Phosphoryaltion State of RyR2 in HF
Our assessments of the level of serine-2030 phosphorylation revealed that RyR2 was not hyperphosphorylated by PKA in HF (Figure 8), whereas Marks and his colleagues6 showed that RyR2 was hyperphosphorylated by PKA in HF. Because serine-2030 is a substrate for PKA but not for CaMKII, whereas serine-2808 is a substrate for both PKA and CaMKII, this discrepancy could potentially be explained by the possibility that RyR2 is hyperphosphorylated by CaMKII, rather than by PKA. In line with this possibility, Wang et al21 has recently shown that sustained β-adrenergic stimulation, a condition thought to occur in HF, led to a transient activation of the cAMP/PKA signaling pathway, followed by a persistent activation of CaMKII. Consistent with this observation, we found that phosphorylation of RyR2 at serine-2030 was transient, whereas phosphorylation of serine-2808 persisted during sustained β- stimulation (Figure 5). Given the transient nature of PKA activation, which is better suited for fight-or-flight response, and of serine-2030 phosphorylation in response to sustained β-stimulation, it is difficult to imagine that hyperphosphorylation of RyR2 by PKA could be maintained in HF. In keeping with this view, we found that phosphorylation of the serine-2030 PKA site was hardly detected in both failing and nonfailing canine (Figure 8), human, and rat hearts (unpublished data, 2004). Hence, enhanced cardiac contractility as a result of sustained β-adrenergic stimulation may be mediated by activation of the CaMKII, rather than the PKA signaling pathway.21
Although the idea that RyR2 is hyperphosphorylated by CaMKII but not by PKA in HF is possible, it seems to be inconsistent with a recent report by Wehrens et al.20 They found that RyR2 was phosphorylated by CaMKII at a single site, serine-2815, but not at serine-2808. Thus, their findings suggest that increased serine-2808 phosphorylation observed in HF is unlikely to be associated with CaMKII. This idea also appears to be inconsistent with the results of our present study. In contrast to Marks’ group, we failed to detect hyperphosphorylation of RyR2 at serine-2808 in failing hearts. It is important to emphasize that the issue of RyR2 phosphorylation by CaMKII is also controversial. The exact CaMKII phosphorylation sites in RyR2 and whether RyR2 is hyperphosphorylated by CaMKII in HF are unclear.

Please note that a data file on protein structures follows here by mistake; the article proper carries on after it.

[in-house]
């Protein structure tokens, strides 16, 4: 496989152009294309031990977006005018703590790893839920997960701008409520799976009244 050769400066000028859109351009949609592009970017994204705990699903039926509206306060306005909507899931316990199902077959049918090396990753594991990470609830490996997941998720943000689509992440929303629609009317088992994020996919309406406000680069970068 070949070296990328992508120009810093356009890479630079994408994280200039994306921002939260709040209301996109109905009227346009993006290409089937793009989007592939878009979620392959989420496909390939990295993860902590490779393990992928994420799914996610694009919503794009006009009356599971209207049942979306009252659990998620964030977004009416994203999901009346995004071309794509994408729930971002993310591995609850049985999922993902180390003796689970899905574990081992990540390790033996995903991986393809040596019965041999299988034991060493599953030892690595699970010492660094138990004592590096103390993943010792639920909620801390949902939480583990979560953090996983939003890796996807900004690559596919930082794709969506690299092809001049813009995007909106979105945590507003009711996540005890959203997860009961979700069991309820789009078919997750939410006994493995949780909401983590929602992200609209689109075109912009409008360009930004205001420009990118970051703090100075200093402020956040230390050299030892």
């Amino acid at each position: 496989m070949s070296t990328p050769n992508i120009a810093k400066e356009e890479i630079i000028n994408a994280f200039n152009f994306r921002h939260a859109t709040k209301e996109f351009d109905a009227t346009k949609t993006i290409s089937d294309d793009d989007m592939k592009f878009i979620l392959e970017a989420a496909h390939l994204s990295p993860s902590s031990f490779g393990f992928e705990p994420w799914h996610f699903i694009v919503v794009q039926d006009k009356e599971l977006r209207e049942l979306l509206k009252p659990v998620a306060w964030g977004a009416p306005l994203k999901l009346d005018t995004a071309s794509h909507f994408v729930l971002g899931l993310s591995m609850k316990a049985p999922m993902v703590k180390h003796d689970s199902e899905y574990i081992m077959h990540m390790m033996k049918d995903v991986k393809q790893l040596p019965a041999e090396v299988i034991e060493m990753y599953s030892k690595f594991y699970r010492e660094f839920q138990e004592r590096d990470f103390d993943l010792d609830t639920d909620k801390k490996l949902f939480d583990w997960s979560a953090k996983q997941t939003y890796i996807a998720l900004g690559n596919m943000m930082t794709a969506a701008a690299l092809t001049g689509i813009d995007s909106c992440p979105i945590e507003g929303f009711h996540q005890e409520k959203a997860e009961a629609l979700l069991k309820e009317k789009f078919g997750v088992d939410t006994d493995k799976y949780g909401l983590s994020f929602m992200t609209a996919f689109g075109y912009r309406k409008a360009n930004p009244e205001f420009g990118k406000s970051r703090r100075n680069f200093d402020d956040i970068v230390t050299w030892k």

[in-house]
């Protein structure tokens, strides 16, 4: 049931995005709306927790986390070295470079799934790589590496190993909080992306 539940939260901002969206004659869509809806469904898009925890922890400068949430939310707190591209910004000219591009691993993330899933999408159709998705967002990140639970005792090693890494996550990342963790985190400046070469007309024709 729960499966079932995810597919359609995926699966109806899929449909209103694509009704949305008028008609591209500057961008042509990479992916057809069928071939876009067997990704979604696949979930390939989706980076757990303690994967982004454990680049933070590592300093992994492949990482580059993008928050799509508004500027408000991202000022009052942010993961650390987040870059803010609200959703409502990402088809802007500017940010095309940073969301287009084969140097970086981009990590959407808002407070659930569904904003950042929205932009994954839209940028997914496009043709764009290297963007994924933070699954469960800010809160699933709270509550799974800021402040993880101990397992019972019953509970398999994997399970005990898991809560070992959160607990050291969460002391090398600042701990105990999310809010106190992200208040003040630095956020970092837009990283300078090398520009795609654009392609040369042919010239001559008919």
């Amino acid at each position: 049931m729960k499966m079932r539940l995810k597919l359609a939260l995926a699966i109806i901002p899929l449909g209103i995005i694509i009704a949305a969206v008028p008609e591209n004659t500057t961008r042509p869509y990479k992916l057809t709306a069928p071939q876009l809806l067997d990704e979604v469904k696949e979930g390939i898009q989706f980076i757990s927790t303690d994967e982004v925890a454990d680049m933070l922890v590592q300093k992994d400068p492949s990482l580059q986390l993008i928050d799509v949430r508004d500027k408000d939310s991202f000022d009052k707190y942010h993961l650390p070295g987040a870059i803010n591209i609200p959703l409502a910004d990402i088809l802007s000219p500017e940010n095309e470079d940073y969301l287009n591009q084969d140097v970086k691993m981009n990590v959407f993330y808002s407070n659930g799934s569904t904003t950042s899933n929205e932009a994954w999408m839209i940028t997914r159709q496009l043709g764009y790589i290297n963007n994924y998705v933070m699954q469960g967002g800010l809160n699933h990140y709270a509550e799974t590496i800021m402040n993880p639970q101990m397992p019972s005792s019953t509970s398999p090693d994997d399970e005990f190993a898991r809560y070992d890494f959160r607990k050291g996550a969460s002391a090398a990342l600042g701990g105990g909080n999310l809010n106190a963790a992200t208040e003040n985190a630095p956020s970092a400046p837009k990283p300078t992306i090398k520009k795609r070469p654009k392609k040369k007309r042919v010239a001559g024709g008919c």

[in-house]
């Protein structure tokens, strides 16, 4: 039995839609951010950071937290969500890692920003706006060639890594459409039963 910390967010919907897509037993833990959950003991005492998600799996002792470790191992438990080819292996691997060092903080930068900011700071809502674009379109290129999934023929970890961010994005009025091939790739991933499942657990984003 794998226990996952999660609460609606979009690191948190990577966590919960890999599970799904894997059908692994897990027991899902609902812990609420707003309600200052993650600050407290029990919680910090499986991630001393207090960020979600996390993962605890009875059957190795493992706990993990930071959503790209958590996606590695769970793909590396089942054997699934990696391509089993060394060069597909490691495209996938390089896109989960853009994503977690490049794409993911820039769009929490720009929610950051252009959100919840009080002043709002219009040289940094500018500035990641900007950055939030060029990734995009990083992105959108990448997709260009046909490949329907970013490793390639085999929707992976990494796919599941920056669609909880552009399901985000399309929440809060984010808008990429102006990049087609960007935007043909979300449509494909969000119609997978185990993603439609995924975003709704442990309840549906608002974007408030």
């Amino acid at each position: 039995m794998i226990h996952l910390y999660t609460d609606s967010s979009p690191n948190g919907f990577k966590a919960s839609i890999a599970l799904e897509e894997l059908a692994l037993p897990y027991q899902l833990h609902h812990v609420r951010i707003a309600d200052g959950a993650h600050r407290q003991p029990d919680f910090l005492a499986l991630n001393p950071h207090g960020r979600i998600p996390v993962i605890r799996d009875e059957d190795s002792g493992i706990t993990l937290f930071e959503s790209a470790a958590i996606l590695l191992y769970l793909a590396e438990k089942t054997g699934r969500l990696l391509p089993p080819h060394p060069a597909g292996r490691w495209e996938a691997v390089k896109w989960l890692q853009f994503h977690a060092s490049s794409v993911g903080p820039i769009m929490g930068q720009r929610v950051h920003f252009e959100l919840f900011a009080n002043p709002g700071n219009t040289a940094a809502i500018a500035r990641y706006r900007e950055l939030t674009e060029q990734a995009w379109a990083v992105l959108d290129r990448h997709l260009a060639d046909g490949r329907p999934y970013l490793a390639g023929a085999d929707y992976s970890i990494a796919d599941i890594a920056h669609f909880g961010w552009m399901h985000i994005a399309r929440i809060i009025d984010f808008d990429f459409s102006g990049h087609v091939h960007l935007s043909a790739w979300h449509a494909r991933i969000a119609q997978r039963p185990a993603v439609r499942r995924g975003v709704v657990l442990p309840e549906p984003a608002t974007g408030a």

Alternatively, the discrepancy regarding the state of PKA phosphorylation of RyR2 may result from technical differences in experimental conditions. In our studies, the level of serine-2808 phosphorylation was determined using SDS-solubilized tissue homogenates isolated from quickly frozen heart tissues. In the studies by Marks and his colleagues, the extent of phosphorylation of RyR2 was determined using RyR2 proteins immunoprecipitated from Triton X-100 solubilized postmitochondrial or SR fractions.6 During solubilization and immunoprecipitation, some kinases or phosphatases may remain active and thus may alter the phosphorylation state of serine-2808. The activities of these kinases or phosphatases might be different between failing and nonfailing hearts and under different experimental conditions, thus leading to different extents of phosphorylation of serine-2808 independent of PKA. Hence, technical differences in sample handling may account for the different phosphorylation levels of serine-2808 and thus of RyR2 reported by different groups. To accurately assess the level of phosphorylation of RyR2, it is critical to use samples in which the activities of kinases and phosphatases have quickly been inactivated (eg, by the treatment with SDS). Accordingly, we suggest that SDS-treated tissue homogenates from heart muscles, rather than immunoprecipitated RyR2 proteins, be used directly for the assessment of phosphorylation of RyR2 to minimize further RyR2 phosphorylation or dephosphorylation.